Scotland's economy shrank by 0.2% in the last three months of 2016, official figures have revealed.
Finance Secretary Derek Mackay said the contraction in GDP over the period October to December resulted from the " economic reality of the Brexit vote" in June 2016.
He insisted that despite "challenges" such as a slump in North Sea oil and gas, the "foundations of our economy are strong".
Revised figures published by the Scottish Government showed economic output increased by 0.1% over the period July to September 2016 before then falling by 0.2% in the final three months of the year.
If the next GDP figures for the period January to March 2017 also show output shrinking, Scotland will be deemed to be back in recession.
In contrast, the UK economy grew by 0.7% over the period October to December 2016.
Comparing this period to the fourth quarter of 2015, Scotland's economic output was flat, the data showed, while the UK experienced growth of 1.9%.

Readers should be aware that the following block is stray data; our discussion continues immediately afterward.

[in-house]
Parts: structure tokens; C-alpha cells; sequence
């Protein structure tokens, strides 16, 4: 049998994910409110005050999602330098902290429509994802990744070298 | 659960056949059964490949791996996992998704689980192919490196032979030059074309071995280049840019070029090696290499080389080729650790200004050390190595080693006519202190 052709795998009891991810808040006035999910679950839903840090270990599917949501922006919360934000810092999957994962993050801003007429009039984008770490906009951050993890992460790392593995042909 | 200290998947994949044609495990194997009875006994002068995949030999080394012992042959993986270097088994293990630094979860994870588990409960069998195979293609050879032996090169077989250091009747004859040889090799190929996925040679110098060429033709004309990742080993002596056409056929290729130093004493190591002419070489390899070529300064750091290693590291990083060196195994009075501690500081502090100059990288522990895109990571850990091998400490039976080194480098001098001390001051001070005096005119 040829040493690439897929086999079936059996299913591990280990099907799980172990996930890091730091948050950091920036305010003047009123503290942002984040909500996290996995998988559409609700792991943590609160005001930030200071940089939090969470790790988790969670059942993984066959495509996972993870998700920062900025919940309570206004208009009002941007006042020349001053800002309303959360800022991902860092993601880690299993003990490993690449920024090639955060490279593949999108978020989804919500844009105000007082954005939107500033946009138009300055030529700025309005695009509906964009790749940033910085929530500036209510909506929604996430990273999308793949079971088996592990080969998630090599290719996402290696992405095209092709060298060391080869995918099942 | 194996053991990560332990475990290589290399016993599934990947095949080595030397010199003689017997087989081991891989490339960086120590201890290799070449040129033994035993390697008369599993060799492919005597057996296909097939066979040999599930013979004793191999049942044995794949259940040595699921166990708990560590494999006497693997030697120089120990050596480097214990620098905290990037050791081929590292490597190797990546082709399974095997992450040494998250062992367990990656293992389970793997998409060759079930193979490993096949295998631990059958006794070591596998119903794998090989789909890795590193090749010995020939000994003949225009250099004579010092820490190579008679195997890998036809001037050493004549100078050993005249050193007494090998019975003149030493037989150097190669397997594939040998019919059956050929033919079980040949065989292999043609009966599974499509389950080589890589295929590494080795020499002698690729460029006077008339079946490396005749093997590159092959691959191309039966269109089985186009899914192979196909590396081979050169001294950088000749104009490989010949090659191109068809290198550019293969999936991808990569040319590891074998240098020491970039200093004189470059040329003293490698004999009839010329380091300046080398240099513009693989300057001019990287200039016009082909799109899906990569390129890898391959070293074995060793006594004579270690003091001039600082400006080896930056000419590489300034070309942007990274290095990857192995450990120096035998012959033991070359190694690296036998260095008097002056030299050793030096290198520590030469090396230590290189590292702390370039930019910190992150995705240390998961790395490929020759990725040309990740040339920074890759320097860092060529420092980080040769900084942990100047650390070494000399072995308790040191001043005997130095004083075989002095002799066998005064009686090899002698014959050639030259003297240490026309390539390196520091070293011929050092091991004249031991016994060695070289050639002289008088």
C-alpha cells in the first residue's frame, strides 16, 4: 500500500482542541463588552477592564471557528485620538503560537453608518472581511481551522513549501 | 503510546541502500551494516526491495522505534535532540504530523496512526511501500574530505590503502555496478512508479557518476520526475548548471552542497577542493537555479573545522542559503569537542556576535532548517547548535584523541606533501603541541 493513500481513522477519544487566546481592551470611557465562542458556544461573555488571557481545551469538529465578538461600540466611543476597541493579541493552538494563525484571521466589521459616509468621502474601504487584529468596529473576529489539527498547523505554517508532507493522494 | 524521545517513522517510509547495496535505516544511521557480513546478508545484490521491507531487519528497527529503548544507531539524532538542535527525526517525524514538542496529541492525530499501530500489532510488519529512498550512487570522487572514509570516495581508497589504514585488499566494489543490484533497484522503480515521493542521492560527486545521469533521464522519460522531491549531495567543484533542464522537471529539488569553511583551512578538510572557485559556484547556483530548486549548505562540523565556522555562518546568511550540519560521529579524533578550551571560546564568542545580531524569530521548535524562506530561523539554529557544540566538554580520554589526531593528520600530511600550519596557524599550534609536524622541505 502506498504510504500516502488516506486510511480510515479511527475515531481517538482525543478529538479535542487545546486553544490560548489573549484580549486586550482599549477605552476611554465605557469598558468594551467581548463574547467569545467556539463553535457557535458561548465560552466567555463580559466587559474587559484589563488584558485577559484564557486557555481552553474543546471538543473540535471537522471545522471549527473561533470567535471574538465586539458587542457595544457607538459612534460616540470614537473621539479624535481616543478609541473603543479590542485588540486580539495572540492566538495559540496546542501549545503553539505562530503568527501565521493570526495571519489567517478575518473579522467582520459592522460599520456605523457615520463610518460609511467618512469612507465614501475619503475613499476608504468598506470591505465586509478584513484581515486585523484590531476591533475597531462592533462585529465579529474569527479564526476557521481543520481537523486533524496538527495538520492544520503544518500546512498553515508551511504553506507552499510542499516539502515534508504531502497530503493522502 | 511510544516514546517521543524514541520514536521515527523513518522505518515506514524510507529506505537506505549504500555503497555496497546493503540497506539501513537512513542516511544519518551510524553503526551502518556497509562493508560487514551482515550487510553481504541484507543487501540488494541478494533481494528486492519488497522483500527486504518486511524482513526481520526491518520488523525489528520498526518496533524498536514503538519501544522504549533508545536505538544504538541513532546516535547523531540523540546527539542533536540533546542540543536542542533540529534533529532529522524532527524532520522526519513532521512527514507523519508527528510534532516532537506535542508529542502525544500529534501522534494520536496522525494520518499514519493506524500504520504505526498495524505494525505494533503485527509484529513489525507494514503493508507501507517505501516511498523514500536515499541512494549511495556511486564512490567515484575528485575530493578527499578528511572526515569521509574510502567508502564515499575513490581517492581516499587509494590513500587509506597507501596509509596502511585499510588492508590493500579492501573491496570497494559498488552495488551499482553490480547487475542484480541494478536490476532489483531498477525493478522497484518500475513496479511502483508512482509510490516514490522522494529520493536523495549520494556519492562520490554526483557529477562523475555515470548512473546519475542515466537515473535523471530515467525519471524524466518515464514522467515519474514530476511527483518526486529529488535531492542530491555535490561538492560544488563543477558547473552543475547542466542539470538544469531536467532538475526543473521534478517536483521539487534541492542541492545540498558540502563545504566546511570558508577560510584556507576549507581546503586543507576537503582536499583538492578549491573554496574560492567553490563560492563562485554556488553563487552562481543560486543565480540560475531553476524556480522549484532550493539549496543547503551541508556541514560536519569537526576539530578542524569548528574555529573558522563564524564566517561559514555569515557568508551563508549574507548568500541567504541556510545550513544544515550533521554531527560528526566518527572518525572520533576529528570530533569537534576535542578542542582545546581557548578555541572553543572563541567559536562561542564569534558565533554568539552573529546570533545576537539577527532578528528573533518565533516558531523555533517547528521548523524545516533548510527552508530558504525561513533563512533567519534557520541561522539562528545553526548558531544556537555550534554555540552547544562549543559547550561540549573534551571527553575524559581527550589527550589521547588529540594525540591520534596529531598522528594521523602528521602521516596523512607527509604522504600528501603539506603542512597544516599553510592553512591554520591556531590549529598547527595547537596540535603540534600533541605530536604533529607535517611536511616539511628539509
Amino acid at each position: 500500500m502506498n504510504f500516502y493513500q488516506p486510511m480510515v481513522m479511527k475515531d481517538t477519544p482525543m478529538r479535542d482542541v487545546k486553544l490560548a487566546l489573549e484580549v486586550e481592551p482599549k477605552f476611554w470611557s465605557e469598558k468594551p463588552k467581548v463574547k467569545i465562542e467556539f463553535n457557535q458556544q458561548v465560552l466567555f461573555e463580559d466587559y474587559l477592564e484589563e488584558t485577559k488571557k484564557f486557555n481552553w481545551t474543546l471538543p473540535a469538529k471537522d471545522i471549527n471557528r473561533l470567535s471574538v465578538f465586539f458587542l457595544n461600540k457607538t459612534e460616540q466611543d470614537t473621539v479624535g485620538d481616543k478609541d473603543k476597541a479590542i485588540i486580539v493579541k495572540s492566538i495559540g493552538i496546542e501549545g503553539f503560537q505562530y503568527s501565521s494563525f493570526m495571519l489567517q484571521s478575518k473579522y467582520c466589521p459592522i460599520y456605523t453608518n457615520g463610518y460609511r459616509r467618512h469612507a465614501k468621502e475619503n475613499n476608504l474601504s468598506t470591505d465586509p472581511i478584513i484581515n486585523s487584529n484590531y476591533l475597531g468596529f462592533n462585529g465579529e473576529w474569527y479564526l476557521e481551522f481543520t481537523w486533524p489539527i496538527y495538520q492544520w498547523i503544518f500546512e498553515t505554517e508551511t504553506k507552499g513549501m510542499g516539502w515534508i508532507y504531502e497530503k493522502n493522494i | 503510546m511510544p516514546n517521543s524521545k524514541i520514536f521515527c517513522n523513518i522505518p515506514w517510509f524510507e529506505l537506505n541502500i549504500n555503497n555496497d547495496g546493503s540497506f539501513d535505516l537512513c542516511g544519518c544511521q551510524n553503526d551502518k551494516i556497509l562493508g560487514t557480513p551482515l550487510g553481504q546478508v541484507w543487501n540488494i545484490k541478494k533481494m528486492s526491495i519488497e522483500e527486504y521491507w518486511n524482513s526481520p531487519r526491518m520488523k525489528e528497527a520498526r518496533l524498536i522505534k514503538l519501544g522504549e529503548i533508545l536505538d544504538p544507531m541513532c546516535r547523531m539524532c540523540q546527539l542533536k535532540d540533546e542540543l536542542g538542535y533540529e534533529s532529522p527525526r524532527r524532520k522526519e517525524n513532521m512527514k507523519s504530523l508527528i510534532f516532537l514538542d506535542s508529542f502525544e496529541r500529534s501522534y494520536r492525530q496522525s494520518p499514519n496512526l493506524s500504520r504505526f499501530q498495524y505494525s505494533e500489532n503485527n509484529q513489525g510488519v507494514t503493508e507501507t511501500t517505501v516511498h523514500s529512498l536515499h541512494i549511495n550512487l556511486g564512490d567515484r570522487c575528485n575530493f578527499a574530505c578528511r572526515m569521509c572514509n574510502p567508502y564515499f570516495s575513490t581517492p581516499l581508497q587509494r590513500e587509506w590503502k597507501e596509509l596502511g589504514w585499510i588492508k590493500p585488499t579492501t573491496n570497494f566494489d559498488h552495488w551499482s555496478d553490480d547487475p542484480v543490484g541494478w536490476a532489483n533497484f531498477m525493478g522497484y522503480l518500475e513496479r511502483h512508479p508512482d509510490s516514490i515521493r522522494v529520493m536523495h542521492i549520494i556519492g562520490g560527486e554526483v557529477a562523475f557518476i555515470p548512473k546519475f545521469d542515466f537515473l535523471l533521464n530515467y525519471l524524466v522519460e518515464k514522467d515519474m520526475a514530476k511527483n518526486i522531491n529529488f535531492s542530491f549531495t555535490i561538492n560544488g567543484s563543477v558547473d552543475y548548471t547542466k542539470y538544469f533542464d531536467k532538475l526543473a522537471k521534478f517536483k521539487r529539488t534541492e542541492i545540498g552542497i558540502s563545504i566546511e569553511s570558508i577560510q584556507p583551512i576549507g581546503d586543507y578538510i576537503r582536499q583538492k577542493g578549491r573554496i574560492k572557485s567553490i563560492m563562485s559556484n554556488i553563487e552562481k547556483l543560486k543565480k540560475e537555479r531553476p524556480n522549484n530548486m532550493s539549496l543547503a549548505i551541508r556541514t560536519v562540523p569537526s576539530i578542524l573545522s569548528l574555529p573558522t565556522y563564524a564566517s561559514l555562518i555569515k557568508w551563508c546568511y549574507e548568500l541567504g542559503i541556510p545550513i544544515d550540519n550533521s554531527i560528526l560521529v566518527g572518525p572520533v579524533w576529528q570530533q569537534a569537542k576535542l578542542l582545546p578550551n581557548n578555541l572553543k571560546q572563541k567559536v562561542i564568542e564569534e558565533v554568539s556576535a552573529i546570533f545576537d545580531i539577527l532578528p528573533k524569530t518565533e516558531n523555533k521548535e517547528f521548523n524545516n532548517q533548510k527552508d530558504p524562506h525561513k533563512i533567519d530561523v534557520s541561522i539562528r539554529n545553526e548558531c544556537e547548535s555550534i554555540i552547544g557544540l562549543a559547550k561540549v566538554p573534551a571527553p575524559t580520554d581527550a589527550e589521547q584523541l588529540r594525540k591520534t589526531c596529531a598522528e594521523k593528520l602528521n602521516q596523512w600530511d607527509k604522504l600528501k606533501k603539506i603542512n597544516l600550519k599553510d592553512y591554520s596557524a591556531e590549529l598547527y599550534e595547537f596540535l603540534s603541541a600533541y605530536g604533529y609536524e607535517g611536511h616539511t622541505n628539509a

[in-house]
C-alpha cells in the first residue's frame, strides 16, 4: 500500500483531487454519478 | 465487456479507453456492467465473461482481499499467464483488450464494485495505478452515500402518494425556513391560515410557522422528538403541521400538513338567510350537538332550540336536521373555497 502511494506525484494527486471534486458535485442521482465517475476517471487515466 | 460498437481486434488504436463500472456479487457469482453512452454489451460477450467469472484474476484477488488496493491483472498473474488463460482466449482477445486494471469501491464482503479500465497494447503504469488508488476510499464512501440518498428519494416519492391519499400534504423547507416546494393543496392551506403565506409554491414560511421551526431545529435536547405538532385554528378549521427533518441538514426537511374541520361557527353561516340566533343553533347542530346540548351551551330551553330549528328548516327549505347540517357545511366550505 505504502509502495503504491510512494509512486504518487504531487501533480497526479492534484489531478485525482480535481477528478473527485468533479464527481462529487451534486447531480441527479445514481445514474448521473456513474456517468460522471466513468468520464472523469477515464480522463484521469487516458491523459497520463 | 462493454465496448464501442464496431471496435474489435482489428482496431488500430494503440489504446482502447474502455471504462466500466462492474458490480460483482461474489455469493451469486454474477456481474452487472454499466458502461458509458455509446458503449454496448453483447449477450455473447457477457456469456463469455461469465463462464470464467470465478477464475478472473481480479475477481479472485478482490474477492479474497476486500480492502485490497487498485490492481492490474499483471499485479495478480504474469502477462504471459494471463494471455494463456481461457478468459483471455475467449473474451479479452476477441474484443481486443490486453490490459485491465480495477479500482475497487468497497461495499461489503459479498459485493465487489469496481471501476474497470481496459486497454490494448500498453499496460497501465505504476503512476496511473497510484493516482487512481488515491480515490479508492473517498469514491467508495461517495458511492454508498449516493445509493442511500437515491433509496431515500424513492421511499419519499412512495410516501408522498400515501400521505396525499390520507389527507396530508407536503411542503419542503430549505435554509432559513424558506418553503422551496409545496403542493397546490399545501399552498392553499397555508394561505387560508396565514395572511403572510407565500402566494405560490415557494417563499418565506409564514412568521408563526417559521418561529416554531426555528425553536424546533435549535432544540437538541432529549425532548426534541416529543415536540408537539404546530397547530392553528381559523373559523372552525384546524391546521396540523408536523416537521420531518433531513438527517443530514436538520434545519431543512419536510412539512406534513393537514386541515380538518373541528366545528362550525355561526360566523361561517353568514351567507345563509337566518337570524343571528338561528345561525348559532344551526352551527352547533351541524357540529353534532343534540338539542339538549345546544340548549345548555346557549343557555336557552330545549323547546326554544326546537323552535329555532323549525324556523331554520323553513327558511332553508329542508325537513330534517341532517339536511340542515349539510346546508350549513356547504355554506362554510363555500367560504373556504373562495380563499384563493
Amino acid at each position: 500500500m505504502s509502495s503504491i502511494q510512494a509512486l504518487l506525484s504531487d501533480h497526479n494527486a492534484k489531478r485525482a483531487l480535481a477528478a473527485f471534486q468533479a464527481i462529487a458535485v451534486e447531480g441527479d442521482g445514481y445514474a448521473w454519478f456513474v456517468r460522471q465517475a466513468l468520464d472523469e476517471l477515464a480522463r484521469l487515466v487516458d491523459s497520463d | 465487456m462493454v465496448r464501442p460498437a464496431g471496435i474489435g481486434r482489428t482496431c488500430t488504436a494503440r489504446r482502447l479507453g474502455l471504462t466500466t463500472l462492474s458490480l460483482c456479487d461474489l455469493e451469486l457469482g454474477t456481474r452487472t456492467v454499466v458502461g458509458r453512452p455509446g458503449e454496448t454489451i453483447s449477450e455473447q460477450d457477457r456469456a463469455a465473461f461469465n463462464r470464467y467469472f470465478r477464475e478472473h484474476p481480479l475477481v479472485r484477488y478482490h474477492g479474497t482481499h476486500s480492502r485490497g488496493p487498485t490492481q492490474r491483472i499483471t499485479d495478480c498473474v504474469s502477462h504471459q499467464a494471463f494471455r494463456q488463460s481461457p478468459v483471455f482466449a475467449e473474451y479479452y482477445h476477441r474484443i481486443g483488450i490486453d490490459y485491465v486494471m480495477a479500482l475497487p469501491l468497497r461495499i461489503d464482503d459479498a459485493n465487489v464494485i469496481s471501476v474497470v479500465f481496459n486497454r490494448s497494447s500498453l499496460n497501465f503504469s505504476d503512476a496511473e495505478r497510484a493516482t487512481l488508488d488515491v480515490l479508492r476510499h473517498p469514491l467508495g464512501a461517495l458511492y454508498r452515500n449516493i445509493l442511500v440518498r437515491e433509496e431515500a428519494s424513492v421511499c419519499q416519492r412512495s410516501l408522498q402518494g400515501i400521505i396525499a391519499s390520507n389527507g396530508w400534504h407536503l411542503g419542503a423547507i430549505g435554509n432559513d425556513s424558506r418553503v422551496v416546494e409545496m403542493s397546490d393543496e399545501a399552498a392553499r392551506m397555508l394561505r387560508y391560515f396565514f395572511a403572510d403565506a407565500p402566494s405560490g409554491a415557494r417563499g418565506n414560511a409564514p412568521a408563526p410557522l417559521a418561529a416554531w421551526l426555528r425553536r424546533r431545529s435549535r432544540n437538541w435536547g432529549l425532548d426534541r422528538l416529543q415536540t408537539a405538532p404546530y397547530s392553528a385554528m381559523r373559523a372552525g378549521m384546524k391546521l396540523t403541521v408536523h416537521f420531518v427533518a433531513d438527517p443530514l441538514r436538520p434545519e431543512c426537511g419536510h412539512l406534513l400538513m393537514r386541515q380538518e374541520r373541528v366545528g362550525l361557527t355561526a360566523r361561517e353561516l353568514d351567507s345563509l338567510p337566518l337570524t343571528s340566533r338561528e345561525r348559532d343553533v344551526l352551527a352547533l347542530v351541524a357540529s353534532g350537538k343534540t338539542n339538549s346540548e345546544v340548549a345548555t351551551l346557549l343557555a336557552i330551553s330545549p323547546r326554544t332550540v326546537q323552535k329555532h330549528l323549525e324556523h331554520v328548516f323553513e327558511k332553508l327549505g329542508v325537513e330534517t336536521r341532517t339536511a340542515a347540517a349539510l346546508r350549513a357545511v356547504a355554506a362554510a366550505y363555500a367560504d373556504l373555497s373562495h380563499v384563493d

Over the 12 months of 2016, Scottish GDP grew by 0.4%, with this lagging behind the 1.8% increase that was seen across the UK as a whole.
Mr Mackay said: "Scotland's economy faces continued headwinds, such as the slowdown in the oil and gas sector and weak global demand."
He added: "Despite these challenges, the foundations of our economy are strong with growth in 2016, unemployment falling and early signs that the situation is improving for North Sea operators.
" Before the EU referendum, the UK Government told us Brexit will make us 'permanently poorer'. What is now quite clear is the economic reality of the Brexit vote.
"We have already seen significantly lower consumer confidence in Scotland since the vote last summer.
"Now we see that feeding through into our growth figures and all of this is before the UK actually leaves the EU."